What you need to know about Chapter Twenty-One– The last chapter covered the nature of aggression. One of the topics was; whether or not every seemingly man-made disaster was set up for moneymaking processes. The general consensus from the book is mankind makes disasters naturally, not intentionally. Religious fighting and fighting over the commanding heights of the economy were both referenced.


Section Eight- The Conclusion

What you need to know about themes in the conclusion– The conclusion is the only chapter of this book that makes you feel hopeful. It references the “people factor”. We are provided with another story from the tsunami of 2004, a story that is very different from the sadness and destruction of the tale of Sri Lanka. People of Thailand got their land back after a similar “land grab” that occurred after the tsunami. People rebuilding their homes by themselves in New Orleans were also highlighted as a glimmer of hope that disaster capitalism won’t always be successful.


About the Author (Naomi Klein)

What do we learn about the author from the book? Naomi Klein seems to get a good deal of her information from investigative journalism. We are introduced to this in the beginning of the book when she interviews the victim of shock therapy (Gail.) She seems to be the most comfortable when she is asking the questions; she also seems to feel free in the manner that she interprets the answers. It was an interesting contrast from the first book I read for the book review, because within that book the author (John Perkins) was speaking from direct experience.


If you want information about author Naomi Klein outside of the book- Click Here


What the Author REALLY wants you to know-

Naomi Klein does not support Friedman’s economic model. Her book seems to be a narration of why you should also not support such a system. If you took away anything at all from the book she would want you to know that the poor, and native people, suffer in developing countries that attempt to put forth free market systems. She supports countries utilizing their own resources, and feels that is a more stable than selling off companies/resources for profit. She seems to want people to re-evaluate the systems that they promote/are a part of.


How it is relevant to this class-

Income inequality is one of the main focuses of the book. In discussion about countries like Russia the separation between the wealthy elite and the poor was discussed in detail. We were also made aware that when “shock therapy” and free market systems were introduced to an area the income gap increased and more people fell into poverty. It also looked into income equality in Asia, African, and in some context our own country (when discussing New Orleans and hurricane Katrina.) It additionally discussed standard of living, especially when talking about the people of the fishing villages in Sri Lanka that were damaged in the tsunami in 2004. This discussion was particularly powerful because it made connections to the real people who were suffering because of the loss of their land: including a mother who was displaced and now struggles to care for her children in what easily would be described as slums.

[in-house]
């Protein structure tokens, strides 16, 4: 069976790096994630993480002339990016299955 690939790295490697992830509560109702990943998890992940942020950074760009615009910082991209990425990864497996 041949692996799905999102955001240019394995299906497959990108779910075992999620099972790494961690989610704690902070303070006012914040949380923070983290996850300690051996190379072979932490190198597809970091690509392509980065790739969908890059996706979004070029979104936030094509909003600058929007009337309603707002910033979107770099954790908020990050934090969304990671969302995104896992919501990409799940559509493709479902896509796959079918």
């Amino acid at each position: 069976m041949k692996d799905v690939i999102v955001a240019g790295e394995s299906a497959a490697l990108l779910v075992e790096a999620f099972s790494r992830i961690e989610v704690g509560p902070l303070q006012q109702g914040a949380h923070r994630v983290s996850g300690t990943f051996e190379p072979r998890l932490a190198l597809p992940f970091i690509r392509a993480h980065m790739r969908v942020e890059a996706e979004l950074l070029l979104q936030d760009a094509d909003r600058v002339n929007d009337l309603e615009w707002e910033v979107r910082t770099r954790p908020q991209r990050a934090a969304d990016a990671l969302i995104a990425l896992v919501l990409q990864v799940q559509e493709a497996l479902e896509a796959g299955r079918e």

What was missing-

The wording left a lot to be desired if you are looking for an unbiased wealth of information. A lot of the negative wording was unnecessary, and made the authors writings seem full of agenda. Some of it is accusable, because she is writing with a side in mind, but some of it is over the top. I would have like more focus on places like Sri Lanka, because I feel it was a good illustration of “disaster capitalism”. The portion on Sri Lanka was emotion inspiring, and it was one of the sections that felt the least biased. I feel like less focus on calling out politicians, and more stories about the actual situations and people affected would have benefitted the book.


What I learned and how it has changed me-

I remain still open to the free market system. Klein presented an argument against it that had some strength, but it focused a lot on personal attacks and linking concepts together weakly. It wasn’t enough to shut the door on free market systems in my mind. I learned quite a bit. A lot of the information on terms and economic theory I have learned from the course and my other book review already. I learned a lot I didn’t know previously from the section of South Africa and Apartheid; an example being, I wasn’t previously aware that when the power switch occurred economic power wasn’t handed over with political power. I hadn’t even considered that a government would have political power, but not economic power. I also learned that after the tsunami in 2004 donations that were meant for the people got absorbed into companies and the people only got a fraction of aid.


Would I recommend the book to friends?

I probably wouldn’t recommend the book to my friends. It wasn’t strong enough to be a “need-to-read”.


Outside of the book, where did information from this report come from?

All of the links to articles came from Wikipedia. All of the information came from the book The Shock Doctrine: The Rise of Disaster Capitalism by Naomi Klein.